Sweltering heat may have caused at least six deaths this week in Arizona and California, including a resident at a nursing home who died after the air conditioning system failed.
In Arizona, record-breaking temperatures may have caused the deaths of two transient men in Phoenix over the weekend. One, believed to be in his 50s, died Sunday, and another, a 28-year-old man, died Saturday.
Triple-digit temperatures covered much of the Southwest, and cranked-up air conditioners throughout California briefly threatened to send the state into a power emergency for a second-straight day.
Heavy electricity usage caused blackouts throughout the state, with more than 50,000 Southern California homes and businesses without power Sunday afternoon. Power company officials said it could be another day before power is restored.
In Northern California and the Central Valley, more than 130,000 homes and businesses had no electricity as of Sunday evening, including nearly 49,000 in San Jose and 27,000 in Diablo, according to Pacific Gas & Electric.
Los Angeles Mayor Antonio Villaraigosa is urging residents to set thermostats as high as possible and to avoid using major appliances.
"We need all Angelenos' help as we tackle this extreme heat wave and the demand it has placed on our electrical system," said Villaraigosa, at a Sunday news conference.
Emergency workers scrambled to help heat exposure victims in downtown Los Angeles, where 99-degree temperatures broke the 96-degree record set in 1960. Temperatures in the city's Woodland Hills section hit a record 119 degrees, topping the 116-degree high set in 1985.
"Today I realized I can't function with just a fan," Woodland Hills resident Susan Mitnik told the Los Angeles Times. "It feels like everything is radiating heat. My head begins to pound."
Records were also set throughout the San Francisco Bay area, including Livermore at 115 degrees, San Rafael at 108 degrees and San Jose at 102 degrees, according to the weather service. San Francisco's 87 degrees topped an 81-degree record set in 1917.
Excessive heat warnings are in effect in parts of Southern California, where temperatures reached 97 degrees in downtown Los Angeles and 108 degrees in nearby Woodland Hills.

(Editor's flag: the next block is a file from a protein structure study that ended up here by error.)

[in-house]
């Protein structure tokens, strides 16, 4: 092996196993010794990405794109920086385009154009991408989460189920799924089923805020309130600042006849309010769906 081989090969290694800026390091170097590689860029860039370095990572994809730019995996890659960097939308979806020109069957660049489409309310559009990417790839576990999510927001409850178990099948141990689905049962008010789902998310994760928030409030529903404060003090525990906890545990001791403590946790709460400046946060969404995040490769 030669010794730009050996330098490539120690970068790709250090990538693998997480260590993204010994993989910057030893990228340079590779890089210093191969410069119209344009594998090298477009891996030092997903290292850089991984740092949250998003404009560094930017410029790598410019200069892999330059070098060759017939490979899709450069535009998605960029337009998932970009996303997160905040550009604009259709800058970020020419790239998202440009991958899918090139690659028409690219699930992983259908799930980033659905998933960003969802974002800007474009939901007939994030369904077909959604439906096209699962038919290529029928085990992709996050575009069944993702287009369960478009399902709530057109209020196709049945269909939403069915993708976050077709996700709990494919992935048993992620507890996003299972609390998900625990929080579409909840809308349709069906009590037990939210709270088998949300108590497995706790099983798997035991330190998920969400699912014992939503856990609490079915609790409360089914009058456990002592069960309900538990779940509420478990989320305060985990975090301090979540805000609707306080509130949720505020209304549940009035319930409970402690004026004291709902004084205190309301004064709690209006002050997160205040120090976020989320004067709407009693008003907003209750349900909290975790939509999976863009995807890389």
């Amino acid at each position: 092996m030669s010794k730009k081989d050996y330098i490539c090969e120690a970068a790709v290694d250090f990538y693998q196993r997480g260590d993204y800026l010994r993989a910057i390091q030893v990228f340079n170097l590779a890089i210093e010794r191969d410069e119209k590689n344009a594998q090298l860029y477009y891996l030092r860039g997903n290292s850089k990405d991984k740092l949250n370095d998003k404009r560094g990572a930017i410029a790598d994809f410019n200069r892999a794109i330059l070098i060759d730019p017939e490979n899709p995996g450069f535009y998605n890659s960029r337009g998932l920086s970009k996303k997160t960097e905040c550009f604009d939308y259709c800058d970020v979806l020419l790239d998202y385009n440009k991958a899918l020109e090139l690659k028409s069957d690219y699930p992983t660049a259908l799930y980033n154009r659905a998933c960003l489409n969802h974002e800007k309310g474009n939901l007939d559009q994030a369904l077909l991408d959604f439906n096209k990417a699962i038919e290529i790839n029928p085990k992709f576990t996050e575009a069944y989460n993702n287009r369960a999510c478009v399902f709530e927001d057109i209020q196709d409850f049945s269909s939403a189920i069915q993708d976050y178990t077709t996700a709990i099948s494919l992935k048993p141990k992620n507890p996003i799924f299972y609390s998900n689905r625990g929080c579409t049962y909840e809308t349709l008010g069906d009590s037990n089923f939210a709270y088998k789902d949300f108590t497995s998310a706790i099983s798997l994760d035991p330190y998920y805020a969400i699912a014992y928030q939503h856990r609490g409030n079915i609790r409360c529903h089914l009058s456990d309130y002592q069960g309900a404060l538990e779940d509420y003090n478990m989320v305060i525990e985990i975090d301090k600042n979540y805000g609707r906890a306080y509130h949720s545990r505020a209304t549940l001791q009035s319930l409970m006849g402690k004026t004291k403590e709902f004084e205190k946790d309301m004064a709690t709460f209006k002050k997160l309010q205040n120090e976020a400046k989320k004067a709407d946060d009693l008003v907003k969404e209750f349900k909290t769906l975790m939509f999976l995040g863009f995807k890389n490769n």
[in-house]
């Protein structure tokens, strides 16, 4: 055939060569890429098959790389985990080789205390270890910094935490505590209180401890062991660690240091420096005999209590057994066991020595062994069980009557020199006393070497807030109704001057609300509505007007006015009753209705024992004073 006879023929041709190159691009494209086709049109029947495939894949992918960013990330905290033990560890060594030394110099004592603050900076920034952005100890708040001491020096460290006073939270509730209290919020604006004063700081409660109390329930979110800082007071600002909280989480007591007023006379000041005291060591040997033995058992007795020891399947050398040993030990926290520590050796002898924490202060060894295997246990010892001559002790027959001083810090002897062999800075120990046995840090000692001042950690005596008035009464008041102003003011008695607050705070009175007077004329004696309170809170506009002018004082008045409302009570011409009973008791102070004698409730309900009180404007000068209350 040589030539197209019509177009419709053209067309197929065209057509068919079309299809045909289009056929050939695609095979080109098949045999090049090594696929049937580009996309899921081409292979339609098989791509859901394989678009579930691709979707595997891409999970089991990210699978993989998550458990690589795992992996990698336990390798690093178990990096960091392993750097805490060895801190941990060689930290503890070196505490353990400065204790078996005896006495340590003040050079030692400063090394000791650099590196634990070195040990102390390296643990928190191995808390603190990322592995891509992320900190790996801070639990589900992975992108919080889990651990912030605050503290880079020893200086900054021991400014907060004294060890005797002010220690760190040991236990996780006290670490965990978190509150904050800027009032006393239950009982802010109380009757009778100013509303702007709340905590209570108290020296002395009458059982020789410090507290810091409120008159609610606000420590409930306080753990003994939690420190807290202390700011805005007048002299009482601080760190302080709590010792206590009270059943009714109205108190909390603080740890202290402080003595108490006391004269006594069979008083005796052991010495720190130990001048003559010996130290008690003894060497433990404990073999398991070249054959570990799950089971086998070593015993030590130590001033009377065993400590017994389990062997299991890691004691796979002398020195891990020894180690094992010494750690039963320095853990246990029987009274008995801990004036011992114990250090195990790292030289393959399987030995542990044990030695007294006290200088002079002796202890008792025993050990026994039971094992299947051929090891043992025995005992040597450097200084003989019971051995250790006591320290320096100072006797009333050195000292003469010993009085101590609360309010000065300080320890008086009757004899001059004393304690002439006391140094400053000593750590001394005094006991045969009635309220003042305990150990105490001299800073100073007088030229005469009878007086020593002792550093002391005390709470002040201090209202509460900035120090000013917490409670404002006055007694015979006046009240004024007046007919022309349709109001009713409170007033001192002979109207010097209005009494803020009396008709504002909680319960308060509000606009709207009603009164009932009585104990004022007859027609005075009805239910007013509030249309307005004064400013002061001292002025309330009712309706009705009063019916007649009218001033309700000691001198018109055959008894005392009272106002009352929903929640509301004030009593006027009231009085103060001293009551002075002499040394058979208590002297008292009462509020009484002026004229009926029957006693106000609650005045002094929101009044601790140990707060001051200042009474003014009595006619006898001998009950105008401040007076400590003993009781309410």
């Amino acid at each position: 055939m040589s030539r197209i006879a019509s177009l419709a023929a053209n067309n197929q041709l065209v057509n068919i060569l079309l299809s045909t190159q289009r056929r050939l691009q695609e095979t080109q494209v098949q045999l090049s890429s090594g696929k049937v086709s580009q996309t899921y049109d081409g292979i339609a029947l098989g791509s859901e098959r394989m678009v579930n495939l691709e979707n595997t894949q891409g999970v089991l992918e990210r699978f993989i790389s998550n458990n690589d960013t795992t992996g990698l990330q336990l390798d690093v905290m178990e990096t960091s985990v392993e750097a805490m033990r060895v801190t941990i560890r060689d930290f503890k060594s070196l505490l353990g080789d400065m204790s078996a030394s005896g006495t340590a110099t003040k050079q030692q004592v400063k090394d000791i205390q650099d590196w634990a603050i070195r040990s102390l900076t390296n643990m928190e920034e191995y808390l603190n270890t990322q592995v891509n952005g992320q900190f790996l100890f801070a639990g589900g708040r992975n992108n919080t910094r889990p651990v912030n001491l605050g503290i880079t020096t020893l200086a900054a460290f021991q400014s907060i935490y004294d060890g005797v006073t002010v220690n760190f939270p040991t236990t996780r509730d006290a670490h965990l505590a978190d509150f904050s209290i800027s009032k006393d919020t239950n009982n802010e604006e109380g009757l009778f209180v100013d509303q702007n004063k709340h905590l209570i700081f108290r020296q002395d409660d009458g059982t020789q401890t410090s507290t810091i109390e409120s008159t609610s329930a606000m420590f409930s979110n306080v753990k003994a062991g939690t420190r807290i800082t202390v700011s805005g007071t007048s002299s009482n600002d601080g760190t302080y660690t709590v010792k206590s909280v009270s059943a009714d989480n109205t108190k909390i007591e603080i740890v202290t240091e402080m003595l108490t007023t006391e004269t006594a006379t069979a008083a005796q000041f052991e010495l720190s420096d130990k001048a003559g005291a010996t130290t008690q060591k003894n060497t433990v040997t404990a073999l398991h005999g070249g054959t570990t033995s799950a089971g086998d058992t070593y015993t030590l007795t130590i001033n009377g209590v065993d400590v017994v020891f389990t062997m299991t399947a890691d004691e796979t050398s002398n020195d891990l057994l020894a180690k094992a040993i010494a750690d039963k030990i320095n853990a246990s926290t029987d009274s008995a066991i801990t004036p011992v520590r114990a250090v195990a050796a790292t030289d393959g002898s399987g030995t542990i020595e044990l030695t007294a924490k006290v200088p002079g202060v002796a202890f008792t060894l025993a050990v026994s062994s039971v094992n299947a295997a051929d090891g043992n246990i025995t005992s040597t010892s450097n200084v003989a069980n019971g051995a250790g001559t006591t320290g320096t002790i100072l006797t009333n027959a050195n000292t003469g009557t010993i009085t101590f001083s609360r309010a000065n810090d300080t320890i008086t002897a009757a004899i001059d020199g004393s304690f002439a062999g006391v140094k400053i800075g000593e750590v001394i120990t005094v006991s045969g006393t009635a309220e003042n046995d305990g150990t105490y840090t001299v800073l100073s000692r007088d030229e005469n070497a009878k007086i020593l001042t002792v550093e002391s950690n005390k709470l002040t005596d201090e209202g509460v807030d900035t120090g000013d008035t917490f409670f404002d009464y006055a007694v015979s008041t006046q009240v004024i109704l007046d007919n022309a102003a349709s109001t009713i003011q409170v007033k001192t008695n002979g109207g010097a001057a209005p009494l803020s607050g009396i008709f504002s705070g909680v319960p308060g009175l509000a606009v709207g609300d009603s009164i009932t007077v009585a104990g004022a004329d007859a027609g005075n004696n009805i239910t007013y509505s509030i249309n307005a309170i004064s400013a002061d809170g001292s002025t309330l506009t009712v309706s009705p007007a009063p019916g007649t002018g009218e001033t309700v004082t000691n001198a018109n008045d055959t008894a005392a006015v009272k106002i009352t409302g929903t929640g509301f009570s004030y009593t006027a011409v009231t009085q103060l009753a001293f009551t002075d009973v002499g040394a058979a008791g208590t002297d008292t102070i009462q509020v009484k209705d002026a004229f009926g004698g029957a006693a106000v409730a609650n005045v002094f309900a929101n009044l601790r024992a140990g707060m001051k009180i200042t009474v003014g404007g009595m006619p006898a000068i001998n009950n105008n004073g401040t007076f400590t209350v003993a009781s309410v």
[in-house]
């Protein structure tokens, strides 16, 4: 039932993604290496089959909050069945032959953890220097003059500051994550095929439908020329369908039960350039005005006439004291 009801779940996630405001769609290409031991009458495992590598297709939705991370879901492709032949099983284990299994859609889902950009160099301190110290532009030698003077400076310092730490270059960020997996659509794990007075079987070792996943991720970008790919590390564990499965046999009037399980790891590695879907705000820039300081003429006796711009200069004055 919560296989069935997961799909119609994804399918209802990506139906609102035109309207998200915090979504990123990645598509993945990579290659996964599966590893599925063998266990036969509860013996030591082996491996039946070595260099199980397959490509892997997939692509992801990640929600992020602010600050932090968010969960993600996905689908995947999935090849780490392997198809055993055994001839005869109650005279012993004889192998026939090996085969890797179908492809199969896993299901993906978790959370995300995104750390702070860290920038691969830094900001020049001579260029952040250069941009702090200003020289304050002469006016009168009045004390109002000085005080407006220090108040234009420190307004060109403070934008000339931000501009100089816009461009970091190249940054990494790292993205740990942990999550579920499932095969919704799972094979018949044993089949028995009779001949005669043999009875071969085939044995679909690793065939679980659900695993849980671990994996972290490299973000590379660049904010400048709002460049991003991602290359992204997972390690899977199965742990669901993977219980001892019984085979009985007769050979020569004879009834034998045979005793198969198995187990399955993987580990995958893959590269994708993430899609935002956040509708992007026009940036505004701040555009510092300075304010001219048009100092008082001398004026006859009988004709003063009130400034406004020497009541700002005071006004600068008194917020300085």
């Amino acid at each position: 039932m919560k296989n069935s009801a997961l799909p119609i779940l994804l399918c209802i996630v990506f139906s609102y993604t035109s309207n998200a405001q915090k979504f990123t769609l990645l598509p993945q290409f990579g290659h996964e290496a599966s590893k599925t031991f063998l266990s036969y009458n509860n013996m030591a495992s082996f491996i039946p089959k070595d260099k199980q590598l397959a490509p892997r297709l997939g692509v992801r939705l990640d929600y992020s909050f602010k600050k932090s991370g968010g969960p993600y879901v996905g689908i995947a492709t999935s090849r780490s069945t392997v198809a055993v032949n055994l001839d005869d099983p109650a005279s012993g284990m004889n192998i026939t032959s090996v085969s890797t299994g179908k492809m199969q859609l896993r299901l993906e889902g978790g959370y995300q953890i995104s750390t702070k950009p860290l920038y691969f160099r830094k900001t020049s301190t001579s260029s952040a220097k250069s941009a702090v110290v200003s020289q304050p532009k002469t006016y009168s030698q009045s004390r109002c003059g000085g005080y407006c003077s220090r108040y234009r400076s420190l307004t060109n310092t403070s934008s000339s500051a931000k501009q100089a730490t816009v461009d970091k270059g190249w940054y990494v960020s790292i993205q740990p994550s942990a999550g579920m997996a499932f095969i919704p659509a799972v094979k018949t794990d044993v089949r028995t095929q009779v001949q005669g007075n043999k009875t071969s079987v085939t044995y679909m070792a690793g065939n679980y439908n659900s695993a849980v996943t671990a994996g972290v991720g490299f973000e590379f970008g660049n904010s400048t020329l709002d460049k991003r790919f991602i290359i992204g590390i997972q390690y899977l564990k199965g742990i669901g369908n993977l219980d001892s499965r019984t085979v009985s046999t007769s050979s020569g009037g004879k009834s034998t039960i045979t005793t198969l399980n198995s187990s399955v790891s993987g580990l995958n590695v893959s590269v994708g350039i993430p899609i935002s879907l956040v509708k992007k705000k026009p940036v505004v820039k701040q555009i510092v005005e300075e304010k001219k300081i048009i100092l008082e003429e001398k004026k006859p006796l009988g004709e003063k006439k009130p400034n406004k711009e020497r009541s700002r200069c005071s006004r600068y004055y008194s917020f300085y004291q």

One patient died, and the other is in critical condition. The evacuated were taken to hospitals and care centers from Sacramento to Modesto.
Investigators were looking into possible criminal charges, although it is too early to tell whether the facility's operators were at fault, Smith said.
"It was very hot inside the facility, and you have to remember we're talking about elderly and infirm people who can't withstand the heat like a younger person would," he said.
The nursing home's phone was busy and a call to Beverly Healthcare's corporate headquarters in Fort Smith, Ark., was not immediately returned.
Another Central Valley nursing home, Woodland Skilled Nursing Facility, voluntarily evacuated its residents when managers realized its air conditioning system wasn't operating at peak capacity, according to the state Department of Health Services. No injuries were reported there.
In Modesto, a patient at Doctors Medical Center died Saturday of heart failure apparently caused by the heat after being admitted with a 106-degree temperature, hospital officials said.
Two others were hospitalized with 108-degree temperatures, including one who remained in critical condition Sunday.
In Kern County, authorities are investigating four possible heat-related deaths, including two this week.
Bakersfield gardener Joaquin Ramirez, 38, may have died of heat stroke after collapsing on the job late Wednesday. And on Thursday, a woman, whose name was not released, was found dead along a bike path in Ridgecrest, said John Rensselaer, Kern County's supervising deputy coroner.
The coroner's office also was looking into two deaths from last week - one of a man whose body was found near an abandoned vehicle off Interstate 5 near Bakersfield, and one of a man found dead with two empty water bottles on the Pacific Coast Trail near the Tehachapi Pass. Neither have been publicly identified and the causes of death would not be known for several weeks, Rensselaer said.